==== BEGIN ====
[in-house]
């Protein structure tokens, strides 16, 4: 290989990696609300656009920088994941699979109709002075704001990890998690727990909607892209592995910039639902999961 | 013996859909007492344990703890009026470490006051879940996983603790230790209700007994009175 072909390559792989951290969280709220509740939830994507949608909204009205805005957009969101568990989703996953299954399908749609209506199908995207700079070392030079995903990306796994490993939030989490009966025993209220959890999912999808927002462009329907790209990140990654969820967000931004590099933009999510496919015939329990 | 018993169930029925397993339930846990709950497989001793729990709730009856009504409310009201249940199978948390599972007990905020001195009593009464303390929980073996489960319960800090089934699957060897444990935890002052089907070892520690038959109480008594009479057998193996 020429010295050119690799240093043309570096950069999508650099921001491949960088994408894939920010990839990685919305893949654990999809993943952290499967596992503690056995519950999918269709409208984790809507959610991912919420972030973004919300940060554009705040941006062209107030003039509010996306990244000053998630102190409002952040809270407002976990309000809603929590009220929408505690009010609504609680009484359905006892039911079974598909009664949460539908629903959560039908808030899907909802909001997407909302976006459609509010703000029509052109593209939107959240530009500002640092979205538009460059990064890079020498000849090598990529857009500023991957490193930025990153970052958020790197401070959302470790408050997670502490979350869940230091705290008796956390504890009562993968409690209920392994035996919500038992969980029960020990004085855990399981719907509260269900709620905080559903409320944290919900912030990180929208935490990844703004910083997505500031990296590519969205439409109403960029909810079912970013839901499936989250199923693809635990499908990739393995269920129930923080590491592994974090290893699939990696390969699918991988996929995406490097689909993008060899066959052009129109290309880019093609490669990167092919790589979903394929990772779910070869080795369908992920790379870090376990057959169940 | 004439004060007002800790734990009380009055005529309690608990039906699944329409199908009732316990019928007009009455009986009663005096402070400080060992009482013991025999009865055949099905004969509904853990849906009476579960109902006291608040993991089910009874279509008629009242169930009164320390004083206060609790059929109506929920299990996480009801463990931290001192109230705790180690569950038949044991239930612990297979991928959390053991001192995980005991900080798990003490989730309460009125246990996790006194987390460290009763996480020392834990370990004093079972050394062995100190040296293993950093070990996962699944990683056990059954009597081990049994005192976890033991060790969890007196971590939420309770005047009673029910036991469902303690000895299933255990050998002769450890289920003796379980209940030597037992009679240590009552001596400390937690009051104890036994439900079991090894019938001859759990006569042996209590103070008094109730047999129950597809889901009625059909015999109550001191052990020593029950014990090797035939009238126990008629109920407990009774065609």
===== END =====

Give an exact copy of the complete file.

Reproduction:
[in-house]
């Protein structure tokens, strides 16, 4: 290989990696609300656009920088994941699979109709002075704001990890998690727990909607892209592995910039639902999961 | 013996859909007492344990703890009026470490006051879940996983603790230790209700007994009175 072909390559792989951290969280709220509740939830994507949608909204009205805005957009969101568990989703996953299954399908749609209506199908995207700079070392030079995903990306796994490993939030989490009966025993209220959890999912999808927002462009329907790209990140990654969820967000931004590099933009999510496919015939329990 | 018993169930029925397993339930846990709950497989001793729990709730009856009504409310009201249940199978948390599972007990905020001195009593009464303390929980073996489960319960800090089934699957060897444990935890002052089907070892520690038959109480008594009479057998193996 020429010295050119690799240093043309570096950069999508650099921001491949960088994408894939920010990839990685919305893949654990999809993943952290499967596992503690056995519950999918269709409208984790809507959610991912919420972030973004919300940060554009705040941006062209107030003039509010996306990244000053998630102190409002952040809270407002976990309000809603929590009220929408505690009010609504609680009484359905006892039911079974598909009664949460539908629903959560039908808030899907909802909001997407909302976006459609509010703000029509052109593209939107959240530009500002640092979205538009460059990064890079020498000849090598990529857009500023991957490193930025990153970052958020790197401070959302470790408050997670502490979350869940230091705290008796956390504890009562993968409690209920392994035996919500038992969980029960020990004085855990399981719907509260269900709620905080559903409320944290919900912030990180929208935490990844703004910083997505500031990296590519969205439409109403960029909810079912970013839901499936989250199923693809635990499908990739393995269920129930923080590491592994974090290893699939990696390969699918991988996929995406490097689909993008060899066959052009129109290309880019093609490669990167092919790589979903394929990772779910070869080795369908992920790379870090376990057959169940 | 004439004060007002800790734990009380009055005529309690608990039906699944329409199908009732316990019928007009009455009986009663005096402070400080060992009482013991025999009865055949099905004969509904853990849906009476579960109902006291608040993991089910009874279509008629009242169930009164320390004083206060609790059929109506929920299990996480009801463990931290001192109230705790180690569950038949044991239930612990297979991928959390053991001192995980005991900080798990003490989730309460009125246990996790006194987390460290009763996480020392834990370990004093079972050394062995100190040296293993950093070990996962699944990683056990059954009597081990049994005192976890033991060790969890007196971590939420309770005047009673029910036991469902303690000895299933255990050998002769450890289920003796379980209940030597037992009679240590009552001596400390937690009051104890036994439900079991090894019938001859759990006569042996209590103070008094109730047999129950597809889901009625059909015999109550001191052990020593029950014990090797035939009238126990008629109920407990009774065609």